RUSS BRAVO talks to children’s worship pioneer Ishmael about his new album Bigger Barn, and a life-changing encounter with leukaemia
You'd think a diagnosis of leukaemia would slow even a bouncy character like Ishmael down a bit, but he's back with a new album and the energy and vision to match.
The children's and family worship pioneer has a recording pedigree that goes back to the 1970s, with more than 400 songs, 36 albums and countless books to his name, but nothing can prepare you for a sudden encounter with serious illness.
"I'd been travelling and very busy as usual, and had written six songs for the new album when I got back home and felt a bit rough. I went to see my doctor who told me I had leukaemia – if I'd started bleeding, I would have had no cells to keep me alive!
"The biggest shock was they said 'cancel your diary for a year'."
This was in 2008 and the diagnosis was acute myeloid leukaemia, leading to months in hospital. I wondered how this impacted his faith.
"People said 'you must be very angry with God'. I wasn't angry – I was just thrilled he kept me alive! I was ready to die, and I've got no fear of death at all now. I'd just become missioner deacon at Chichester cathedral, and I thought 'if my time's up, it's up but maybe God has got more for me'."
Now still on daily chemotherapy tablets, Sussex-based Ishmael is out and about and has permission to gig, having written the final six songs for his album Bigger Barn during his illness. He's also writing a book for Spring Harvest on coping with cancer, and admits it's been much harder for his family and friends than for him.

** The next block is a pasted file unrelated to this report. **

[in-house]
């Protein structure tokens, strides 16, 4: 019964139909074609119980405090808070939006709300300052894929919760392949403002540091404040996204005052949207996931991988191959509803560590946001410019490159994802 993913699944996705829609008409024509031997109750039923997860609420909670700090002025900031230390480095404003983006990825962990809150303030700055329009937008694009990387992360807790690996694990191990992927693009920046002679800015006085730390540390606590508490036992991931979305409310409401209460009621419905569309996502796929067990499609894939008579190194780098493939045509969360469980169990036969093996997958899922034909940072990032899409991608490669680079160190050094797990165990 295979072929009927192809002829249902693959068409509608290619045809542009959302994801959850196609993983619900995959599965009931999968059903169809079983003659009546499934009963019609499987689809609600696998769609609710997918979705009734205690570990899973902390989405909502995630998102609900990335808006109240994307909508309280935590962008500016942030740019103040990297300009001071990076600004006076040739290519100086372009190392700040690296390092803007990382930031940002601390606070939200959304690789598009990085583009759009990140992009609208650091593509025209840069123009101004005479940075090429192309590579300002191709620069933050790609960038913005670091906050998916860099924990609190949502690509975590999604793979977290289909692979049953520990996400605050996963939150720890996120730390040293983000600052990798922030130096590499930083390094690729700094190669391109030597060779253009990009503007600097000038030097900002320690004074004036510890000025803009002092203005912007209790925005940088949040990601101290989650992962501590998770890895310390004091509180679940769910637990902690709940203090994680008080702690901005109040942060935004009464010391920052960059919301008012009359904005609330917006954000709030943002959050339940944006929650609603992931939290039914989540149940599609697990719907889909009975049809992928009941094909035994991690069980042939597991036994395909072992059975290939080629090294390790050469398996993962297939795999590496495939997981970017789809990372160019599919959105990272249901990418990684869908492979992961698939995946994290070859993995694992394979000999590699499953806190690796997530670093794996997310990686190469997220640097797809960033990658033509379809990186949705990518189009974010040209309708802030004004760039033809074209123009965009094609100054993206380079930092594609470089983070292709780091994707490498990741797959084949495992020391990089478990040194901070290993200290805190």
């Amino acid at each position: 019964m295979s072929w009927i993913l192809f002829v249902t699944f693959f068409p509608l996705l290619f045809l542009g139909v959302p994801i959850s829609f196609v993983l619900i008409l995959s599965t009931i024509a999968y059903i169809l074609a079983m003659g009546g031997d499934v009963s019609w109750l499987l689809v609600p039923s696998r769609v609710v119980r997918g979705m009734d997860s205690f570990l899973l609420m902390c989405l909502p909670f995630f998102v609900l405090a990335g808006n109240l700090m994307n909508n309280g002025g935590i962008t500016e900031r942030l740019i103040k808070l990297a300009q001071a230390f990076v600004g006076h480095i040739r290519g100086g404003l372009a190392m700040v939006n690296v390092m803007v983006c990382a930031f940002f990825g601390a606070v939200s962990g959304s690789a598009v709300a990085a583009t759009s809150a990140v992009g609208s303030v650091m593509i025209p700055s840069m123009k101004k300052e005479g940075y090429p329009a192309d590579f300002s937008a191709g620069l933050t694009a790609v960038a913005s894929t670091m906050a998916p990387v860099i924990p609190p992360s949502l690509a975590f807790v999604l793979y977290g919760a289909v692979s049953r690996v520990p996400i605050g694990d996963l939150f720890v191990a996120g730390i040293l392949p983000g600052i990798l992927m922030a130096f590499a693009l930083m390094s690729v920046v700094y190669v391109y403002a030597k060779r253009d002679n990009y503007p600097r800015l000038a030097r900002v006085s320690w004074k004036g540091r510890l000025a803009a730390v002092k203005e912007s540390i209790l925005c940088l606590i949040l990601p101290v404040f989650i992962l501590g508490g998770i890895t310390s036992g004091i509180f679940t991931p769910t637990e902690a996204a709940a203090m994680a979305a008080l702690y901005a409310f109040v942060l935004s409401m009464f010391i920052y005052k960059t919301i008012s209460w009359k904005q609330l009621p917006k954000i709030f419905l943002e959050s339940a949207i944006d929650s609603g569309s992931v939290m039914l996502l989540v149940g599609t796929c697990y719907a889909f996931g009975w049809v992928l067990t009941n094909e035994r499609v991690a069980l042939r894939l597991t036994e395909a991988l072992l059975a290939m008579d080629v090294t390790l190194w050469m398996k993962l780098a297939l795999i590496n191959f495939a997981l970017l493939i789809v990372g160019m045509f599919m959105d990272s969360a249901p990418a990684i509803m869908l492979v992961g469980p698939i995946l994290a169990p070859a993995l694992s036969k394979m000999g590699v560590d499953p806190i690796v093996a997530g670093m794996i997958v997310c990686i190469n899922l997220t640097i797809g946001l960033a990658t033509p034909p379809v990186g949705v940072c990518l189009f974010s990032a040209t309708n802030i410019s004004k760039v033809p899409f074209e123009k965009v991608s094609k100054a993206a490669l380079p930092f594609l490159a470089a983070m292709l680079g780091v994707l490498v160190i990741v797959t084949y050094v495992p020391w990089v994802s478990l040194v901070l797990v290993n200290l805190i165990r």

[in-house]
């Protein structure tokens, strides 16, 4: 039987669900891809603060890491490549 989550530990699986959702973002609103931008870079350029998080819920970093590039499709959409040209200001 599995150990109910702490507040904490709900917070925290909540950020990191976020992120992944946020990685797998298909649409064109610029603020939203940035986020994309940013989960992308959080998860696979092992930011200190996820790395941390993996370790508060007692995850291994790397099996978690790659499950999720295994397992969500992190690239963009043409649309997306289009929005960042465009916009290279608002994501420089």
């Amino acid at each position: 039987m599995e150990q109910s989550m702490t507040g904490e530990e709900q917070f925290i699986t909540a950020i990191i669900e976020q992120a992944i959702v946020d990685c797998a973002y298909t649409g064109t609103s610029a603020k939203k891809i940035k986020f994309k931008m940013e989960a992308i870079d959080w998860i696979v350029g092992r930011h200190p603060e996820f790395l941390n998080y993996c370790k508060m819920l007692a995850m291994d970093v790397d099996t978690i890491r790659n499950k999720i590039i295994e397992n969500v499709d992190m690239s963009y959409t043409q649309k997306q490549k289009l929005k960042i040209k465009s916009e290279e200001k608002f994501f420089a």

"Your family definitely needs more support. When I came out of hospital I had no hair and had lost two stone and looked really bad. I'd come up to friends in the street and they simply didn't recognise me. Now I'm just so excited about getting back into the world and playing these new songs.
"I tell people if I'm glowing on stage I'm praying it's the Holy Spirit but it might actually be radiation!"
Ishmael describes his new album as "the most challenging I have ever made" – and not just because of his illness. "I was trying to fit a story of Jesus accurately into a few lines and still have an application – and a bit of fun."
He's also raided his record collection and delved into some of his favourite music styles from the Sixties: everything from pop, rock, rhythm and blues and country crops up on Bigger Barn, all aimed at logging Bible truth in the minds and hearts of his listeners.
I wondered how a musical noisemaker with a long background in charismatic evangelical churches had ended up attached to a very CofE cathedral?
"I had just felt very stale. It wasn't the churches – it was me. I needed something very different so my wife Irene said 'let's try the cathedral'. When we went there we found a different walk – fresh and new and different. The quiet was frightening to start with, but I really began to enjoy the stillness and reflection."
This has given him a fresh appreciation for liturgy: "Irene used to read it to me while I was ill in bed. It meant more to me even than open prayer". Now he sees friends coming along and finding it refreshing, particularly with the emphasis on the sacramental.
"I'm amazed at numbers coming out of new churches and becoming Anglican priests. More and more young people are enjoying structure with sacraments and liturgy, whereas for years we've thought singing and music have been the big things to attract people to church. It's great to see a broadening of outlook."
But in case you thought Ish had gone 'establishment', the radical passion is never far below the surface: "we need depth and theology to be taught to children – they need training. It is happening and I'm encouraged with what I'm seeing".
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